Slumming in Vegas

The machines, row upon row, rank upon rank, beep, jangle, whir and whoop. I’m in a large city in the western hemisphere, on a continent of the First World, a developed nation, an advanced civilization, so I’m told, a wealthy democracy where the vast majority are literate, with access to libraries, to the wondrous resources that cyberspace offers, to a centuries-old legacy of high culture. And I am in the entertainment capital of the world. Like 19th century cotton mill operatives, the folk here look done to death, as though their lives depend on the coordination of hand and eye, on actions repeated robotically, minute upon minute, hour after hour; they sit still as cadavers, in the hypnotic trance they call being ‘in the zone’. The whims of luck or fate roll out, cartoon images fall into place, lights flash, bells ring, dice tumble and land, cards fall from the dealer’s hand. Cocktails, two for the price of one! Pretty servers prowl the slots and tables. A casino worker told me that a few weeks back a man lost all his money, went lunatic, tore his clothes off and dived into one of the neon-lit ornamental pools to frantically scrape up coins from the cement bottom. Be-jowled, facial skin yellowed, moribund; obese, appareled in ill-fitting knock-down casuals — elasticized for easy toileting; liver-spotted folds of flesh hang from neck and limbs; the halt, the lame and the blind. Well actually not the blind. You don’t need to function well on most dimensions, but you’ve got to be able to see to stay in this line of recreation.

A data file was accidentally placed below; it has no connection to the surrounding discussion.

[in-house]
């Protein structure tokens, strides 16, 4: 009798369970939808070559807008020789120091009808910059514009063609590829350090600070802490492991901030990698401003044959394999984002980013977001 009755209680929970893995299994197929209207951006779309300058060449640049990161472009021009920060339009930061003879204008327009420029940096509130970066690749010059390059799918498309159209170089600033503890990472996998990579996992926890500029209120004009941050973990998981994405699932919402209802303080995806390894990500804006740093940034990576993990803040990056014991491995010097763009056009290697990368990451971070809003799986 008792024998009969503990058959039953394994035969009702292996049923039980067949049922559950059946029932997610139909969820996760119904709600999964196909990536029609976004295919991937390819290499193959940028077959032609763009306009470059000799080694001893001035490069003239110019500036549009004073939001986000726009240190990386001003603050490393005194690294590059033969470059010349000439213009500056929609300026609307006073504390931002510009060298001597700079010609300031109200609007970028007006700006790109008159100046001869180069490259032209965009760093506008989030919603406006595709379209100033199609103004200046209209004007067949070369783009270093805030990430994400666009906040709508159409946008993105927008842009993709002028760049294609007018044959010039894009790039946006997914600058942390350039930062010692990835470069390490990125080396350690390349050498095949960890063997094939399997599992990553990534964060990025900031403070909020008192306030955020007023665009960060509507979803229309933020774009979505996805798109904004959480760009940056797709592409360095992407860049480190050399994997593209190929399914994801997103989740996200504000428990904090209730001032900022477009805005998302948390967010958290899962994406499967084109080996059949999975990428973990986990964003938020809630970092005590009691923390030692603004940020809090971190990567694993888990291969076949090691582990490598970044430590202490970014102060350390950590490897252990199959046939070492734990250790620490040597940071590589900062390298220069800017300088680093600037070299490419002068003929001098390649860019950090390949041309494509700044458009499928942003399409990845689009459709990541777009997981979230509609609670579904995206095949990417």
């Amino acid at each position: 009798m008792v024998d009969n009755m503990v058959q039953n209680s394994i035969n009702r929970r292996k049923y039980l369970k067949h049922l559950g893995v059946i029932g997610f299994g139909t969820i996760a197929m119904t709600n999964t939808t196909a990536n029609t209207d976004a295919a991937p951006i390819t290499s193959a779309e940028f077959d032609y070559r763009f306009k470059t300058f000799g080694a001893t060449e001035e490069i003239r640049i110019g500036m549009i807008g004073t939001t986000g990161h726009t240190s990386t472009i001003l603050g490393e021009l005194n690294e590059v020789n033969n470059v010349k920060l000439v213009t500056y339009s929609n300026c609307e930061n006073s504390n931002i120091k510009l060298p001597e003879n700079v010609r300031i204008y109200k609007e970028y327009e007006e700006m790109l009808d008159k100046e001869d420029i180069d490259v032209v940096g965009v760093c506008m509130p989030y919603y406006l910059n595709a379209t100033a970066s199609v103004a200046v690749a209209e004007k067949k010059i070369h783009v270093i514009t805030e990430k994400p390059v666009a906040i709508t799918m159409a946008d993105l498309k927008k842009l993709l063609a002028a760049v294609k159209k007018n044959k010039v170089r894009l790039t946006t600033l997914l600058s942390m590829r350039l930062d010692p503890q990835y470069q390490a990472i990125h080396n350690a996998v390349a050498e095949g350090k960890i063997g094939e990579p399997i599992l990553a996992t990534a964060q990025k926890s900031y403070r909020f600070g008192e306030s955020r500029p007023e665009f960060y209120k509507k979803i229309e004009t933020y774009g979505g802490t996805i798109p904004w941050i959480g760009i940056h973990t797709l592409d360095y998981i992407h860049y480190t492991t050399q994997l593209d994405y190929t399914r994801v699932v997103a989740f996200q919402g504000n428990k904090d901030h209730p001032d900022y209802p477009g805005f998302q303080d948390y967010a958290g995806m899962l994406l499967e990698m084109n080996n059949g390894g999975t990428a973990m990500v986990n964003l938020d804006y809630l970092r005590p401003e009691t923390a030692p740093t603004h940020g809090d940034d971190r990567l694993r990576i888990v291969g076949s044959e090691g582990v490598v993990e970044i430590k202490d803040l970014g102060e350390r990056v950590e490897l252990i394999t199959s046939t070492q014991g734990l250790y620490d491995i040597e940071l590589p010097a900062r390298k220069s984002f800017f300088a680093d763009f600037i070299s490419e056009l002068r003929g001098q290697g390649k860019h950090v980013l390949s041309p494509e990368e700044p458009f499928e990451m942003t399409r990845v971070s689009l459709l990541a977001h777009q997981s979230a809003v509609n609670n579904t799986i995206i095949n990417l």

I am not describing you. No. Not at all. You are the exception. You are svelte, youthful, sophisticated. You are slumming for a few days. You can afford to lose and don’t care if you win or not. But you usually win, or break even. You broke the rule book. You glow with health. You shun the escalators. You can run up the stairs. You are the stand out in a swarm of sad sack, pensioned-off, age and sun raddled picked-over semi-invalids. Or you are a voyeur: the kind of person who slows down at a pile up and wonders if the shapes on the stretchers are fatalities; the kind of person who takes a trip to Las Vegas out of morbid curiosity and writes about it.

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About annewlindsay

I don't go 'first class'. I can't afford to and even if I could I think I would still choose to travel as I do. I think you meet a more interesting class of people if you use local transportation and just take your chances. I'm getting restless again. Hope to meet you on the bus or train.
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